Walt Whitman, Song To Myself

And so, 

Hands come together: "Body and mind come together."  
"Hands come to the heart."

The light in me bows to the light in you,

And when we are together in that light,

We are one. 

Thursday, February 2, 2012

Spill The Cup

Copyright Lance Kinseth, What Is The Meaning Of Bodhidharma’s Coming From The West, 19”x19, 1997

EVERYDAY DEMANDS and their fast pace can seem to fill our cup to overflowing.  There is no room left for elements for which we hunger.  And even then, with varying degrees of stress, we aspire to do the impossible, to try to keep the cup from overflowing. 

The cup of our breath fills and then spills, drinking in a tea of everything and then releasing it.  Every breath is freshness and release.  Every breath is freedom.  Our breathing is beautiful and natural.  Any yet, the 600 + breaths per hour have little “room”—little presence—in the cup of our everyday consciousness.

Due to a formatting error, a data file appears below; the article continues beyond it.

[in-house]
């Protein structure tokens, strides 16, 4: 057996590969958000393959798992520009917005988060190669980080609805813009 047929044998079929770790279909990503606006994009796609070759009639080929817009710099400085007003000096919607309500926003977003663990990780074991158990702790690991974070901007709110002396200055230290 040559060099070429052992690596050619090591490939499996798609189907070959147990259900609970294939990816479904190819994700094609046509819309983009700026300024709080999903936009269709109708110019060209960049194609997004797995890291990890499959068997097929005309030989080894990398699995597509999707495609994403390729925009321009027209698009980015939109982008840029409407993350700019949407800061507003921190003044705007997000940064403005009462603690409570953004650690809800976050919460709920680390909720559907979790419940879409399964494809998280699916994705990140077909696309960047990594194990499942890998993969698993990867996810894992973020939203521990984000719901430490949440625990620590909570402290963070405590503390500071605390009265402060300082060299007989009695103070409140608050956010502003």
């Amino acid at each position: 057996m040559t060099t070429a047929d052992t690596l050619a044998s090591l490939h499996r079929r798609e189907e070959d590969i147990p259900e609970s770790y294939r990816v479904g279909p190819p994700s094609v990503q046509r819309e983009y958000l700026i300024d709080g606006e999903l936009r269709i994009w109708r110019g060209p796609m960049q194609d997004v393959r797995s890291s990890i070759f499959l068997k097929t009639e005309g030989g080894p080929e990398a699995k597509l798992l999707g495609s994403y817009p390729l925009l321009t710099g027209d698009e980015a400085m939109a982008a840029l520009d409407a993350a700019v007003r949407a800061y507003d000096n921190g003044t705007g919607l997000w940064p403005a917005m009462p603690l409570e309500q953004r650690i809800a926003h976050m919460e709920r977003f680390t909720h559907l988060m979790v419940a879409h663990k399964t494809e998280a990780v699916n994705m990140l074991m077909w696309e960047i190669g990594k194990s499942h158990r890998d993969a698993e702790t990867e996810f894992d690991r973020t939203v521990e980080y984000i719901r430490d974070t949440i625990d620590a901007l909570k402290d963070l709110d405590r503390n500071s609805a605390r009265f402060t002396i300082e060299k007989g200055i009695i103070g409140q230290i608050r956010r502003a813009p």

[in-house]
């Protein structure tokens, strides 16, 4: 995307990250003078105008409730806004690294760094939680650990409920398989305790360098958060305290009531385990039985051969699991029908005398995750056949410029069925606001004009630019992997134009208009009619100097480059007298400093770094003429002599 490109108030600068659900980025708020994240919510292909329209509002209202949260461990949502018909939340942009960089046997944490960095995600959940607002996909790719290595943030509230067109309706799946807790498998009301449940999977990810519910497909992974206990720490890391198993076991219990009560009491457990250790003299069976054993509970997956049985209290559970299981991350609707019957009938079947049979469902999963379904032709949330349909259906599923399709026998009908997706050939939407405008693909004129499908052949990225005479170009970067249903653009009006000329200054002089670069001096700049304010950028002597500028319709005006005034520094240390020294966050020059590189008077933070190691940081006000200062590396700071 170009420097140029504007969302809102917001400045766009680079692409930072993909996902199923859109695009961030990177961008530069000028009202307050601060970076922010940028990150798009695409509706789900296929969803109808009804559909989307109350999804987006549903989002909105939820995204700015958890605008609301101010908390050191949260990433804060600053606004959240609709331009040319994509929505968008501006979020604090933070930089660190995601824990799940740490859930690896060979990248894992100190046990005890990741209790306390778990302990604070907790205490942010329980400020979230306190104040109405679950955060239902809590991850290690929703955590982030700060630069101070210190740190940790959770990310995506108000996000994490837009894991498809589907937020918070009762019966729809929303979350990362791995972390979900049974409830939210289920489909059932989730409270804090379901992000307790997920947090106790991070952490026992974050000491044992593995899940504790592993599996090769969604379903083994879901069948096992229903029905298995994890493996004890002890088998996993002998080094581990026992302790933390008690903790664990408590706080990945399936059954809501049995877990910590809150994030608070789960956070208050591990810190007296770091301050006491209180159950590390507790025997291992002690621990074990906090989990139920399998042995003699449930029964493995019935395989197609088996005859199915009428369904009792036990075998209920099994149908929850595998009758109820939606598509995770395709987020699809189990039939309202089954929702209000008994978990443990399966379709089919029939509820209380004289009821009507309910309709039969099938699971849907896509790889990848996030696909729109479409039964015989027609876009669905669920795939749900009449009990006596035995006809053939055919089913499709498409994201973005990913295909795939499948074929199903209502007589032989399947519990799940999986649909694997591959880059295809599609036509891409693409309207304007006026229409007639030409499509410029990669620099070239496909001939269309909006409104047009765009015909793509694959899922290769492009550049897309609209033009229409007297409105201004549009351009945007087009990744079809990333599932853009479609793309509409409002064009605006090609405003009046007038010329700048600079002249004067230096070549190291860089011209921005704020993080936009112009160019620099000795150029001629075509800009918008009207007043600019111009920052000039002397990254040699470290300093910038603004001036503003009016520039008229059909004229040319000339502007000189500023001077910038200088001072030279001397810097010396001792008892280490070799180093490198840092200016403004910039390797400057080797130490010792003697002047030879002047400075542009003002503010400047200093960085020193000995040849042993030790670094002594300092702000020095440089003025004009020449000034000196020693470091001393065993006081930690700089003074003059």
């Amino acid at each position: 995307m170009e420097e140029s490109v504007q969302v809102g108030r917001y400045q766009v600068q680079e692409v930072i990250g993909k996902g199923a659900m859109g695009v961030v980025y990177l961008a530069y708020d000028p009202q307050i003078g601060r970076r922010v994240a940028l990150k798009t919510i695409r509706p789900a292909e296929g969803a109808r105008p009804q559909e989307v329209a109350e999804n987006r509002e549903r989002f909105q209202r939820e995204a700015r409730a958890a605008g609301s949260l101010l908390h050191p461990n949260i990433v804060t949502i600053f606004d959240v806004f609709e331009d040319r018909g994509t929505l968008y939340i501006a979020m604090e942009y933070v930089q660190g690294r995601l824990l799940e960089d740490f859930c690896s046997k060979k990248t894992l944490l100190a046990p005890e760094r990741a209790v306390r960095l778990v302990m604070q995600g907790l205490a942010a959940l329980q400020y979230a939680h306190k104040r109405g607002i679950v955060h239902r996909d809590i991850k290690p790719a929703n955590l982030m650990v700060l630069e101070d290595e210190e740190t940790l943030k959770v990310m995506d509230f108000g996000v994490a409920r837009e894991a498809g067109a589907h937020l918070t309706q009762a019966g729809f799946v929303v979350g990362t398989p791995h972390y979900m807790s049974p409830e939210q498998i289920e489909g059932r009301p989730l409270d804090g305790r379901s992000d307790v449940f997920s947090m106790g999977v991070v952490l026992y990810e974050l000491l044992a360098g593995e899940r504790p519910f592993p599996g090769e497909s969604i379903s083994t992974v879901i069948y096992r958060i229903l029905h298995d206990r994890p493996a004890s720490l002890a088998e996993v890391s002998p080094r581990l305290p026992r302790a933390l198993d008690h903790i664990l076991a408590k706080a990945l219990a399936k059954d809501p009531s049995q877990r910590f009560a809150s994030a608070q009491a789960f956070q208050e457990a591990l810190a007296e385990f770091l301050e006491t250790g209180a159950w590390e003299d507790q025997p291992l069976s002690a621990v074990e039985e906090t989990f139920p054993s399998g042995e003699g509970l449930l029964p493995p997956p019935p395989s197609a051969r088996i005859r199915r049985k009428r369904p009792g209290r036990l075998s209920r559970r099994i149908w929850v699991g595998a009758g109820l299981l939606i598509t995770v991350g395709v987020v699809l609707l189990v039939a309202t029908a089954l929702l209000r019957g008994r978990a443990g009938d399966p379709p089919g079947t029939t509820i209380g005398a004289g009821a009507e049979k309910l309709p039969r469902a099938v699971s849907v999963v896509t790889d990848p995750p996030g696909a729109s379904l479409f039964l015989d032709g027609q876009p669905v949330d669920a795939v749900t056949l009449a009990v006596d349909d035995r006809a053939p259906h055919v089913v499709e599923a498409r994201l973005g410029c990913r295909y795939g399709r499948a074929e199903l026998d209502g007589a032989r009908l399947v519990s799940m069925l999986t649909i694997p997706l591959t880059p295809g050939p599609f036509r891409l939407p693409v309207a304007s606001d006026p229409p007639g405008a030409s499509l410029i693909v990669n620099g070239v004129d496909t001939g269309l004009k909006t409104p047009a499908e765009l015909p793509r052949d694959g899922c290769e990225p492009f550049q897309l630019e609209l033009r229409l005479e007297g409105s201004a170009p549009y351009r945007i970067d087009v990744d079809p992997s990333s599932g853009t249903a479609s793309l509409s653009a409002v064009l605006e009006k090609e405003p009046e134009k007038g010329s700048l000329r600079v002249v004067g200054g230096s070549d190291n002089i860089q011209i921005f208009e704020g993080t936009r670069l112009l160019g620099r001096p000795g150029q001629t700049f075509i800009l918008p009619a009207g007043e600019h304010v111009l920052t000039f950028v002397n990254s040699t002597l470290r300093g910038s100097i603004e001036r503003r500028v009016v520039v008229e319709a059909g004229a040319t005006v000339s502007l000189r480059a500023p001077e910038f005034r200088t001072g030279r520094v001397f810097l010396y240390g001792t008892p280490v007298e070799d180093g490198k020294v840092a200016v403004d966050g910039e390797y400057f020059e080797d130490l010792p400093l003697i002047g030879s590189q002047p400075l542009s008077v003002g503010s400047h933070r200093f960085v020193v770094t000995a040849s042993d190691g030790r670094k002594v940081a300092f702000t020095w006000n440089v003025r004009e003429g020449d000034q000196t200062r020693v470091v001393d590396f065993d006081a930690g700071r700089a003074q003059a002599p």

A part of the appeal of body-mind practices is their symmetry with the breath, and for bringing the breath consciously inside the practice.  These practices offer the opportunity to spill our cup, and to see that the tea is simply refreshed, and that nothing is really lost.  When we spill the cup, nothing is wasted.  We drink the tea just as we drink the breath.

And when we finish the body-mind practice, the shift back to the everyday does not have to be abrupt.  By returns to body-mind practice and the restoration we experience there, there can be a growing sense that there is really no end and beginning, no coming and going between body-mind practice and the everyday.  The spilling of the cup can continue, so that there is synchronicity between the practice and the everyday and the breath, rather than abrupt boundaries.